Eugene,

I think without using large cap/ind to block the ac signal, the method is to use the stb (based on middlebrook's double null injection theorem) analysis in spectre. Essentially, if you break the loop at the input of error amp (assume infinite input impedance), you can place a voltage source in between with DC=0, AC=1, run the ac sim and plot the vout/vin to get the gain and phase plot.

I have not read the Ridley's article which talk about small signal modelling of current mode converter. I would be interested to find out how the average model for modelling the two loops. I just find that with the inner loop which has inductor current waveform, to be compared at the comparator, seems to be a large signal behavior, which is not obvious for the model.

Richard

**Eugene wrote on Sep 13**^{th}, 2006, 9:07am:I don't know of anyone who has fully demonstrated that PSS/PAC reliably computes the loop gain of a DC/DC converter. However, if you are using state space averaged models, you can compute the loop gain with AC analysis. If you want to break the current loop of a current mode converter, you will need to correct operating point, which means you will need a closed voltage loop too. If you insert your AC source (to break the loop) just before the DC/DC transformer, you break both loops. However, if you want to look at the current loop with the voltage loop opened in the AC sense, I don't know how to avoid using the larger inductor/capactor trick that everyone says is a bad ideal. I could be wrong, but I think Spectre's AC analysis is designed specifically for single loop systems.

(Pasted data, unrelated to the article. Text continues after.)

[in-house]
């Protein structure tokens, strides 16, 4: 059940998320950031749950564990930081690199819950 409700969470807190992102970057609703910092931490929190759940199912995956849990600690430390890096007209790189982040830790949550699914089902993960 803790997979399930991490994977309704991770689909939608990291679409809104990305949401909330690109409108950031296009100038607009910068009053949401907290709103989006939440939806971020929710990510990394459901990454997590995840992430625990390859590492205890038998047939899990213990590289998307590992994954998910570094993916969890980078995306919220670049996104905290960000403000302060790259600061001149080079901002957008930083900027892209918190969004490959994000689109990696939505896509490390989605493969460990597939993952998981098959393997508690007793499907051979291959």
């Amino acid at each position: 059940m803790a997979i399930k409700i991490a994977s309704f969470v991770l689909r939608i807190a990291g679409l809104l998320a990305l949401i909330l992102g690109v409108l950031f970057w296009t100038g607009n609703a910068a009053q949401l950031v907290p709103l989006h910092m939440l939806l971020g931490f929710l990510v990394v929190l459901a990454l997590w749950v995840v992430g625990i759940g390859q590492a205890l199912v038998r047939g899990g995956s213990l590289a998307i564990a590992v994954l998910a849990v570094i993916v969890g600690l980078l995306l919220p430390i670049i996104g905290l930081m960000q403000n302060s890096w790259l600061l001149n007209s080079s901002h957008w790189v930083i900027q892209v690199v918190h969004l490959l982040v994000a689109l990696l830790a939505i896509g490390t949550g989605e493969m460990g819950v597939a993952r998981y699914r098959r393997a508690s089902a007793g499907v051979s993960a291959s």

In a multiloop system, it is often helpful to use a "sequential loop closure" procedure to assess stability. In the procedure, you examine the loops one at a time, usually from innermost to outermost. You start with all loops opened in the AC sense. After you assess a loop, you close it before assessing the next one. If you encounter an unstable inner loop, an outer loop can stabilize the system but to assess stability you must read the Nyquist criterion like a lawyer. A better way to assess stability would be to look at the closed loop poles. However, I have yet to see a very reliable pole/zero extraction tool for large circuits. Anyway, getting back to the sequential loop closure procedure, I'd be interested if someone knows of a better way to open the outer loops than to use large LC components.